If you’re wondering what the answer to the question, “Is rice gluten free?” you’re probably new to the gluten free diet. Rice is naturally gluten-free. It doesn’t matter if you purchase a bag of uncooked, unprocessed rice in white, jasmine, brown, or even wild or red varieties. Boxed basmati rice is included. However, there are certain times when rice may contain gluten. The FDA allows up to 20 parts per million (ppm) gluten in any product labeled gluten free. However, rice is usually gluten free when it is not labeled gluten free. Learn when rice is gluten free and when it may not be.
I have heard from several people with celiac disease that they have experienced severe reactions to wild rice due to cross-contact/contamination. Therefore, avoid it or check with each manufacturer before consuming, if you are gluten intolerant.
Cross-Contamination (aka Cross-Contact)
Just as in any packaged food, rice may come in contact with other gluten products; thus, contaminating the rice. However, mills don’t usually process wheat, rye, or barley at a rice mill. You can always check for cross-contact/contamination with the manufacturer to make sure it’s safe for you.
When you purchase pre-seasoned rice in boxes, it often contains gluten. Read labels carefully; and if you are super-sensitive to gluten, check with the manufacturer if the rice is tested or made in a facility that also processes gluten. Packaged, frozen, or seasoned uncooked rice may contain wheat or barley. Rice-A-Roni contains wheat-based pasta. Others may contain liquids such as wheat-based soy sauce, gluten-containing Worcestershire sauce,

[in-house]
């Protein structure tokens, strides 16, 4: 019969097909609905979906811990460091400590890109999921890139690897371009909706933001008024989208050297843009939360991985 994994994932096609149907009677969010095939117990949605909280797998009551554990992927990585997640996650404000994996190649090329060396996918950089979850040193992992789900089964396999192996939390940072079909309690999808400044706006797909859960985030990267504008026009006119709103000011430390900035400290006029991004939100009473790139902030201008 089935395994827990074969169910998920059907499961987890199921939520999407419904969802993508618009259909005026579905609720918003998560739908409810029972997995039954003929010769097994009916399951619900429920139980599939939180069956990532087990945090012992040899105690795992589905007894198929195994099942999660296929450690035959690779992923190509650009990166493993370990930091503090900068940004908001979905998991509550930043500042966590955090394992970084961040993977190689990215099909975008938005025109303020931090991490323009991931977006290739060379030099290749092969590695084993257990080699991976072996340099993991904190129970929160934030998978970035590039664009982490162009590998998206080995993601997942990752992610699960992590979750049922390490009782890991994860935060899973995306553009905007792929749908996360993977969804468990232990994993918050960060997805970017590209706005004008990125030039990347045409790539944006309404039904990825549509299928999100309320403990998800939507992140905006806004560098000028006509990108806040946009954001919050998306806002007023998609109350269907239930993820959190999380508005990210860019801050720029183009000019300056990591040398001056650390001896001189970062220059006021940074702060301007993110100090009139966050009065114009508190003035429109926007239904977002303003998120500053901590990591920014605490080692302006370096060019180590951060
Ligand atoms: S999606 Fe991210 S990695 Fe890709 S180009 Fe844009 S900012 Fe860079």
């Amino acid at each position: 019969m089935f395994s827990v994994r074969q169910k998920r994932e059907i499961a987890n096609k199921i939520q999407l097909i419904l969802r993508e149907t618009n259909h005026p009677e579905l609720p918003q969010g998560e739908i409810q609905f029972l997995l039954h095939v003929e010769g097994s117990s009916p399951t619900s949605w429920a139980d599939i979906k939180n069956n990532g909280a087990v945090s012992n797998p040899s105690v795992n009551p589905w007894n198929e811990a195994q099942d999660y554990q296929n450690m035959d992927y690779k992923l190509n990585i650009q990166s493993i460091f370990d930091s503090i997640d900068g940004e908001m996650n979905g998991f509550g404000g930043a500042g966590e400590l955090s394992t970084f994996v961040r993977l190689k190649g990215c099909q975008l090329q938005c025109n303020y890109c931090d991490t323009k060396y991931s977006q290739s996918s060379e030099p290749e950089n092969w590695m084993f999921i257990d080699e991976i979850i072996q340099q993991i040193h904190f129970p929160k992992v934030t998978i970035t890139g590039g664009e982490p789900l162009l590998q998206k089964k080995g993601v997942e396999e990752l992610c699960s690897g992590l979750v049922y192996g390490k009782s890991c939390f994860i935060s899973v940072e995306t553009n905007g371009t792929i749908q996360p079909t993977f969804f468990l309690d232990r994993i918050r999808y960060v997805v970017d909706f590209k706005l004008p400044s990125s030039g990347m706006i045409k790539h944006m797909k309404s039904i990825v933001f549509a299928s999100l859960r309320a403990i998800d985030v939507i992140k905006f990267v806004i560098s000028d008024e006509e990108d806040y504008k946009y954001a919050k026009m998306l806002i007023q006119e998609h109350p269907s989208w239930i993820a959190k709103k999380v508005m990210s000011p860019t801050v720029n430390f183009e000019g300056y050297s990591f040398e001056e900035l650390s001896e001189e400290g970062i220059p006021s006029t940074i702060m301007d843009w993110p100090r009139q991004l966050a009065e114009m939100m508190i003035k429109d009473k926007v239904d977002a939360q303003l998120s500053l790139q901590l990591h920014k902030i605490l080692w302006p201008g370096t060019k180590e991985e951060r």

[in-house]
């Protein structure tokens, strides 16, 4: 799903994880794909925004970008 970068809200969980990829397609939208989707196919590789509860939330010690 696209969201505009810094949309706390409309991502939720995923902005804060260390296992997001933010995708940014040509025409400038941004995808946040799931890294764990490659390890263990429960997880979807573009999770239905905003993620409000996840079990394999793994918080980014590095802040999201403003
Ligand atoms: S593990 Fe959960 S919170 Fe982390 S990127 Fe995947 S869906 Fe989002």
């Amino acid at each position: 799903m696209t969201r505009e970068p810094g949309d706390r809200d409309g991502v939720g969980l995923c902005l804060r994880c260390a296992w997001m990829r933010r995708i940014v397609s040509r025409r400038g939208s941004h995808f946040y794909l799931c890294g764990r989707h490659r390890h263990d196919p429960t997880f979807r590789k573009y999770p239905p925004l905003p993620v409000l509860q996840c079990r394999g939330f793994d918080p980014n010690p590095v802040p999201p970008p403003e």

Again, any product labeled gluten free only means it contains less than 20 ppm gluten. It could be zero, or it might be 15 ppm. You just don’t know. The rice pasta brands that are certified gluten free are you safest brands. However, it all depends on what you can tolerate.
Certified Rice Products
Some certification organizations certify for under 5 ppm while most do so at or under 10 ppm. You can learn all about certification organizations and their logos on my Gluten Free Products List.
All of the above tips may be applied to restaurant rice, as well. However, most people do not have reactions to plain rice. If it is cooked in broth, it may contain gluten. If the rice is Asian-flavored, it may contain gluten as regular soy sauce contains wheat. Other Asian sauces such as sweet and sour may also gluten. However, there are a few brands/varieties that are gluten free. My favorite brand of soy sauce is not soy sauce at all, but tamari sauce, San-J.
Gluten Free Rice Recipes
If you enjoy Indian food, you have to try Tasty Bites rice packets. You can read my review here.
For my gluten free rice recipes and articles, click here.